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The most fundamental unsolved problem in complexity theory is undoubtedly the P=NP problem, which asks (roughly speaking) whether a problem which can be solved by a non-deterministic polynomial-time (NP) algorithm, can also be solved by a deterministic polynomial-time (P) algorithm. The general belief is that {P \neq NP}, i.e. there exist problems which can be solved by non-deterministic polynomial-time algorithms but not by deterministic polynomial-time algorithms.

One reason why the {P \neq NP} question is so difficult to resolve is that a certain generalisation of this question has an affirmative answer in some cases, and a negative answer in other cases. More precisely, if we give all the algorithms access to an oracle, then for one choice {A} of this oracle, all the problems that are solvable by non-deterministic polynomial-time algorithms that calls {A} ({NP^A}), can also be solved by a deterministic polynomial-time algorithm algorithm that calls {A} ({P^A}), thus {P^A = NP^A}; but for another choice {B} of this oracle, there exist problems solvable by non-deterministic polynomial-time algorithms that call {B}, which cannot be solved by a deterministic polynomial-time algorithm that calls {B}, thus {P^B \neq NP^B}. One particular consequence of this result (which is due to Baker, Gill, and Solovay) is that there cannot be any relativisable proof of either {P=NP} or {P \neq NP}, where “relativisable” means that the proof would also work without any changes in the presence of an oracle.

The Baker-Gill-Solovay result was quite surprising, but the idea of the proof turns out to be rather simple. To get an oracle {A} such that {P^A=NP^A}, one basically sets {A} to be a powerful simulator that can simulate non-deterministic machines (and, furthermore, can also simulate itself); it turns out that any PSPACE-complete oracle would suffice for this task. To get an oracle {B} for which {P^B \neq NP^B}, one has to be a bit sneakier, setting {B} to be a query device for a sparse set of random (or high-complexity) strings, which are too complex to be guessed at by any deterministic polynomial-time algorithm.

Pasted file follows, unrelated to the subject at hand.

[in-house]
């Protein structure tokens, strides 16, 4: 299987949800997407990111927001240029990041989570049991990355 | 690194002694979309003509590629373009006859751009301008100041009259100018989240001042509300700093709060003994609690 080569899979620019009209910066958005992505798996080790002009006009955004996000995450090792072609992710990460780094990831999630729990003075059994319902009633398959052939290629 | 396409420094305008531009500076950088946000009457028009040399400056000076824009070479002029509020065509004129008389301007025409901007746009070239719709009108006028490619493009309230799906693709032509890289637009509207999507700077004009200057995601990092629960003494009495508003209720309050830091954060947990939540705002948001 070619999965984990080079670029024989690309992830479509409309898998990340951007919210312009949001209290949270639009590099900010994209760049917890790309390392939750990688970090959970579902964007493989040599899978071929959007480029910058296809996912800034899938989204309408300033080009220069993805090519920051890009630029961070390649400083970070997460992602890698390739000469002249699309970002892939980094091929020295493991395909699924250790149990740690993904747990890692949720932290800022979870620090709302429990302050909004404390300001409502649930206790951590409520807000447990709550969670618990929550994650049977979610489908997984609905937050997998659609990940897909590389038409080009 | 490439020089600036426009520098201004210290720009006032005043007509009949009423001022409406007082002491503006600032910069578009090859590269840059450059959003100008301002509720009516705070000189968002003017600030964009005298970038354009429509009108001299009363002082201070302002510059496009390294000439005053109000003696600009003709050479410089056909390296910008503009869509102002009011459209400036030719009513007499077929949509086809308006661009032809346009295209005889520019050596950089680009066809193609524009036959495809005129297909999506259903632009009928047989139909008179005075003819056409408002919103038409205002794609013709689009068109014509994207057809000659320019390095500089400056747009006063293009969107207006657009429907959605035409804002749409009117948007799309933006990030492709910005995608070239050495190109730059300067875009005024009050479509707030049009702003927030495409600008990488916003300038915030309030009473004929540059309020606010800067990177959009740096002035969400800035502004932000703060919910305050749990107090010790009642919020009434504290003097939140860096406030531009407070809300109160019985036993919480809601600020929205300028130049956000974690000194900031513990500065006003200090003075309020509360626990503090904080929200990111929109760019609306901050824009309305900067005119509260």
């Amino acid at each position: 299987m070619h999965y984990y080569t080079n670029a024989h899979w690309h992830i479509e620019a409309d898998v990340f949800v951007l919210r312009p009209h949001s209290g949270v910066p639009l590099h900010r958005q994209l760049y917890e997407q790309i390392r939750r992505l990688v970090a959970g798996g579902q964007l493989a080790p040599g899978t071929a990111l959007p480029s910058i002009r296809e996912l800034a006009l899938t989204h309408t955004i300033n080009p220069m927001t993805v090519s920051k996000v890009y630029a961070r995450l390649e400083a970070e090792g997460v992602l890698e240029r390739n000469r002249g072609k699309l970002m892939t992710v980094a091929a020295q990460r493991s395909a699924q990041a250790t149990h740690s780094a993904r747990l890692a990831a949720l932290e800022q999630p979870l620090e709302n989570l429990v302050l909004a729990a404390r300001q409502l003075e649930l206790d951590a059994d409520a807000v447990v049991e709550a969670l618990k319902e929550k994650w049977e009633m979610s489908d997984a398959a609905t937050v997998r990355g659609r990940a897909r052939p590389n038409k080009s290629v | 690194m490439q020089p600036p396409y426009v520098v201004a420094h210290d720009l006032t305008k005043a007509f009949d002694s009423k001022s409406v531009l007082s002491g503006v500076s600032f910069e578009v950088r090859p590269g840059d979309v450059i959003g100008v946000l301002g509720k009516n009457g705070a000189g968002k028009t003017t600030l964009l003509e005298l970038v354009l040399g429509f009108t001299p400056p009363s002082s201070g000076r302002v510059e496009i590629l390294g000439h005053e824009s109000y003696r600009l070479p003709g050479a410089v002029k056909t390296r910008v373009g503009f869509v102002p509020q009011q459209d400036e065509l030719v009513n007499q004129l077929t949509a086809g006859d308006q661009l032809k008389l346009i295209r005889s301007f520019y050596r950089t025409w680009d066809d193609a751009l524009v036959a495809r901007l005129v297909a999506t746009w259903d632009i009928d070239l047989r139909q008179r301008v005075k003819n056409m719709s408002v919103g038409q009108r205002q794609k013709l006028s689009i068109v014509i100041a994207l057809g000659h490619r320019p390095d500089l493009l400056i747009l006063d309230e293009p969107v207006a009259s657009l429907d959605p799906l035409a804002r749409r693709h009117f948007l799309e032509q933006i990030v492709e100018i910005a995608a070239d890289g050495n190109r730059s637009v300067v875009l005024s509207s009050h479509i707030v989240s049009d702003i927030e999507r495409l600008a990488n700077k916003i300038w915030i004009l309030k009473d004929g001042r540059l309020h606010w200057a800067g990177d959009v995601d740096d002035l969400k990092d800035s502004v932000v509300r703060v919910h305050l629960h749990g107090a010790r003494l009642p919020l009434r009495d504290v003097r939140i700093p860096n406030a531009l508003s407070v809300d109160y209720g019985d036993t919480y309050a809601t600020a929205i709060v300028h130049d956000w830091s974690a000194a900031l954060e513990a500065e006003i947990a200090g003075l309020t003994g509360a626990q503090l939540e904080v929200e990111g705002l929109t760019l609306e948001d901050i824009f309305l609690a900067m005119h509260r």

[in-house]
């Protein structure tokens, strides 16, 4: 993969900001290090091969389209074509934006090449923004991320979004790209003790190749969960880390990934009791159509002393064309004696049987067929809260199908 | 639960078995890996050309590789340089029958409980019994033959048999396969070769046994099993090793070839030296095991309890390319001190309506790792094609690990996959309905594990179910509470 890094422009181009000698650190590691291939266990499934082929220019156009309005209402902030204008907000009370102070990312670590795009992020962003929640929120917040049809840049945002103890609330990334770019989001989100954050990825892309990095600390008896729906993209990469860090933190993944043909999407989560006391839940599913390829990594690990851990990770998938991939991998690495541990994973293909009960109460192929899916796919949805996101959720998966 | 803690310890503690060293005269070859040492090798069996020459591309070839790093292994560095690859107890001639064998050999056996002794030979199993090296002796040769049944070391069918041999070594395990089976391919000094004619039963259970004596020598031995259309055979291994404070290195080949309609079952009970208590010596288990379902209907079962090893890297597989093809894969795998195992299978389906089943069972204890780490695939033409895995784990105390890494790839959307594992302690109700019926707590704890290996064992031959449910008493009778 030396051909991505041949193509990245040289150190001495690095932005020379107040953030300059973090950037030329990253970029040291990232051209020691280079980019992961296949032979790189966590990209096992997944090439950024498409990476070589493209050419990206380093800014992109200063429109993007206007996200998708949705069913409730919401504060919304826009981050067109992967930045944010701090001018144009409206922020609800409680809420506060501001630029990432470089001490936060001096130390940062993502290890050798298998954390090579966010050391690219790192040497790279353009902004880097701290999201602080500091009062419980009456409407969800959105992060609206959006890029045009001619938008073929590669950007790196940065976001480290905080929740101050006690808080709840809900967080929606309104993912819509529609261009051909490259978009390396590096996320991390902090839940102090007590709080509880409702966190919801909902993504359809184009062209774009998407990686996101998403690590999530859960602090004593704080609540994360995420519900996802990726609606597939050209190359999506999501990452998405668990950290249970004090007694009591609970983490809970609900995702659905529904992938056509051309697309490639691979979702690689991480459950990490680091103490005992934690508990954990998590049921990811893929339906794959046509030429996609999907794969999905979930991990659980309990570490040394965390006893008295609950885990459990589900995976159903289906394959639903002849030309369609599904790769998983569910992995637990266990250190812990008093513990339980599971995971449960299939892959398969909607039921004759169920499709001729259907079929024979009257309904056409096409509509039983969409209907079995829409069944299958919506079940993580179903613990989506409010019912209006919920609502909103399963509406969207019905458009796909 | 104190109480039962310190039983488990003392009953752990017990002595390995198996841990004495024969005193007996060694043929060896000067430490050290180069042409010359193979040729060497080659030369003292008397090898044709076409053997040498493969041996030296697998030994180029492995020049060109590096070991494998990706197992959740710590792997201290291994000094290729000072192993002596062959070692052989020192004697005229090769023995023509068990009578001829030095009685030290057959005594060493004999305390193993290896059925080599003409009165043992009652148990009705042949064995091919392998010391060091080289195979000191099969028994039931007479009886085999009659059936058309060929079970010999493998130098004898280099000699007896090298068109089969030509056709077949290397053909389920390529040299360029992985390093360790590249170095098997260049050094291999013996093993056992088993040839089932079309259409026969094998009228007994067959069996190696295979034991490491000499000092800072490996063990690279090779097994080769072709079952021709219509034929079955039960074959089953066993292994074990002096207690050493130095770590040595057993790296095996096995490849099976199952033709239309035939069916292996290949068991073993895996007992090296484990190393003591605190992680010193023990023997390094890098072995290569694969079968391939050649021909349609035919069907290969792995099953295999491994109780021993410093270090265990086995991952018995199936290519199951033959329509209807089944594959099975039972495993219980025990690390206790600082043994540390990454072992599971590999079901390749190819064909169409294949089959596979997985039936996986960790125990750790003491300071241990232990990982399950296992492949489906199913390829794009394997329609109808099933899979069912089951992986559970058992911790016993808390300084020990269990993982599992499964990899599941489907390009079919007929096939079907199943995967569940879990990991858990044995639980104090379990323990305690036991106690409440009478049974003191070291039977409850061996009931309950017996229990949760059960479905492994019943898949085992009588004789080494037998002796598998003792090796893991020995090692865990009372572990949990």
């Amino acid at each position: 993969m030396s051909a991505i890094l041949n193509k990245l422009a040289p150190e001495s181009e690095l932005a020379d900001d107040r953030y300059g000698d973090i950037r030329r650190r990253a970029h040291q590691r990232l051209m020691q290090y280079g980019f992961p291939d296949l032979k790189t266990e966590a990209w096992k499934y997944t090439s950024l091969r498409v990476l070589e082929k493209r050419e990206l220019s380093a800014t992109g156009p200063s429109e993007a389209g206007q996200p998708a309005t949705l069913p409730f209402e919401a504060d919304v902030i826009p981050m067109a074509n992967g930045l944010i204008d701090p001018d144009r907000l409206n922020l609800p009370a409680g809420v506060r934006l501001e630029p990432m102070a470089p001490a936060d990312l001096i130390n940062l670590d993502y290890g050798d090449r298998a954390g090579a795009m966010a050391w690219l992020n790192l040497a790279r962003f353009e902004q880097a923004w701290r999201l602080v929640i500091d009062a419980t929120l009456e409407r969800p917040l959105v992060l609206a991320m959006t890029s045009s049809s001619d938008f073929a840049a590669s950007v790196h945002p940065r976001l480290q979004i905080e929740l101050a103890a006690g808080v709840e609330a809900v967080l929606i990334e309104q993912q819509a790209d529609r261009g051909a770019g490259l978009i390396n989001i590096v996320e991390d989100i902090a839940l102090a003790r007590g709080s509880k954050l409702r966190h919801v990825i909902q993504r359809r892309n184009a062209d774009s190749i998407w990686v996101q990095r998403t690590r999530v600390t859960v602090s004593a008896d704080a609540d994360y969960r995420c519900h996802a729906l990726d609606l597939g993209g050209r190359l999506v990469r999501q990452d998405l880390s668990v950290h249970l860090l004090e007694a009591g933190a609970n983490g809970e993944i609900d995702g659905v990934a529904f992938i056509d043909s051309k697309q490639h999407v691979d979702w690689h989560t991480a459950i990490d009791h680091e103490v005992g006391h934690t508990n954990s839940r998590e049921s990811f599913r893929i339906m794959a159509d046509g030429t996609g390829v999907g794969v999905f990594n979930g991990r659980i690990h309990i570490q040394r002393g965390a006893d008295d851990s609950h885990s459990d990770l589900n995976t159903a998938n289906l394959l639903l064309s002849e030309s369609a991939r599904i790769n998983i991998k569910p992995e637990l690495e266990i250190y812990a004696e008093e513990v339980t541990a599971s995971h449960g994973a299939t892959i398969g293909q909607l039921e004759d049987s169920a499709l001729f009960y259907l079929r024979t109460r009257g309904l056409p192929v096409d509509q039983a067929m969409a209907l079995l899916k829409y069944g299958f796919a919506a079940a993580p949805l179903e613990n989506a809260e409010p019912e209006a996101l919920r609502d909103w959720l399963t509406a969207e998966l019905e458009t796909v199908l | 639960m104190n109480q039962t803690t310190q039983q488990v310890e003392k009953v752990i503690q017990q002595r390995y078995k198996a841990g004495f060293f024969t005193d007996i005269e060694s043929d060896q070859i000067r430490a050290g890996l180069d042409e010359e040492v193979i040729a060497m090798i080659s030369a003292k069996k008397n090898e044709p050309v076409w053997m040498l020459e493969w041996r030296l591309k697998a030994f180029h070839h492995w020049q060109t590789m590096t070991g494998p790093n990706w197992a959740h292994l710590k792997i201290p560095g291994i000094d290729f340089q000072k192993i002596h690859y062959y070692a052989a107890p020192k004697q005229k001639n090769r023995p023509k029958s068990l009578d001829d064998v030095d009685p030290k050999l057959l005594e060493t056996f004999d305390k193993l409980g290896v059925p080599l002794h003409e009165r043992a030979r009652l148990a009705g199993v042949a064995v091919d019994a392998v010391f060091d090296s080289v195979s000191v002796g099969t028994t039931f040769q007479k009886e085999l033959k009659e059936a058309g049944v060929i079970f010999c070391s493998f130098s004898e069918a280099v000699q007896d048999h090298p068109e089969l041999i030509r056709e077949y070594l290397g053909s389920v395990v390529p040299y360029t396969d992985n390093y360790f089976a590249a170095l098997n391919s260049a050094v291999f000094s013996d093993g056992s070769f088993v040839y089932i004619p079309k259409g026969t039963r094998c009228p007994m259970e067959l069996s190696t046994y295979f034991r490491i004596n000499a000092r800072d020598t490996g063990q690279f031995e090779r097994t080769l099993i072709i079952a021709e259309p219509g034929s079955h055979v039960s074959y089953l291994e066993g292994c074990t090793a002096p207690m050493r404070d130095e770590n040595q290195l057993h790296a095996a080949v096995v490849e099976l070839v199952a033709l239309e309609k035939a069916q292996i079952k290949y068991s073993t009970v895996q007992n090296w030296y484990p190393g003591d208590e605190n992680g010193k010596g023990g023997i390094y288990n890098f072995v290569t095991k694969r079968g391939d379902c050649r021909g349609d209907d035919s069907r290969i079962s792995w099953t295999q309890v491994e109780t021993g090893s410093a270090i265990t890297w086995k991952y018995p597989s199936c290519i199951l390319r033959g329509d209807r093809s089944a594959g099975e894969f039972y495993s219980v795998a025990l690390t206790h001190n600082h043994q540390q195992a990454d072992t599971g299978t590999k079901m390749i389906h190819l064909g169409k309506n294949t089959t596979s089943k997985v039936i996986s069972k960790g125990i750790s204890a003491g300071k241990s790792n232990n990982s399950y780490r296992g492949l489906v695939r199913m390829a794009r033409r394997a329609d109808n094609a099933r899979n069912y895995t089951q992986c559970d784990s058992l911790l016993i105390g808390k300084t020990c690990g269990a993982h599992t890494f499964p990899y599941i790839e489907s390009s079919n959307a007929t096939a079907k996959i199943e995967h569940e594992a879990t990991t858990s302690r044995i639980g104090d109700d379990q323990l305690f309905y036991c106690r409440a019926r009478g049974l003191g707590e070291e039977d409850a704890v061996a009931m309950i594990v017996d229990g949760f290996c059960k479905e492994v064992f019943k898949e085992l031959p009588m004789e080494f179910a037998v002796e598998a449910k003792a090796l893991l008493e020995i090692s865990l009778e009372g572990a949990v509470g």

Unfortunately, the simple idea of the proof can be obscured by various technical details (e.g. using Turing machines to define {P} and {NP} precisely), which require a certain amount of time to properly absorb. To help myself try to understand this result better, I have decided to give a sort of “allegory” of the proof, based around a (rather contrived) story about various students trying to pass a multiple choice test, which avoids all the technical details but still conveys the basic ideas of the argument. This allegory was primarily for my own benefit, but I thought it might also be of interest to some readers here (and also has some tangential relation to the proto-polymath project of determinstically finding primes), so I reproduce it below.

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The Distinguished Lecture Series at UCLA for this winter quarter is given by Avi Wigderson, who is lecturing on “some topics in computational complexity“. In his first lecture on Wednesday, Avi gave a wonderful talk (in his inimitably entertaining style) on “The power and weakness of randomness in computation“. The talk was based on these slides. He also gave a sort of “encore” on zero-knowledge proofs in more informal discussions after the main talk.

As always, any errors here are due to my transcription and interpretation.

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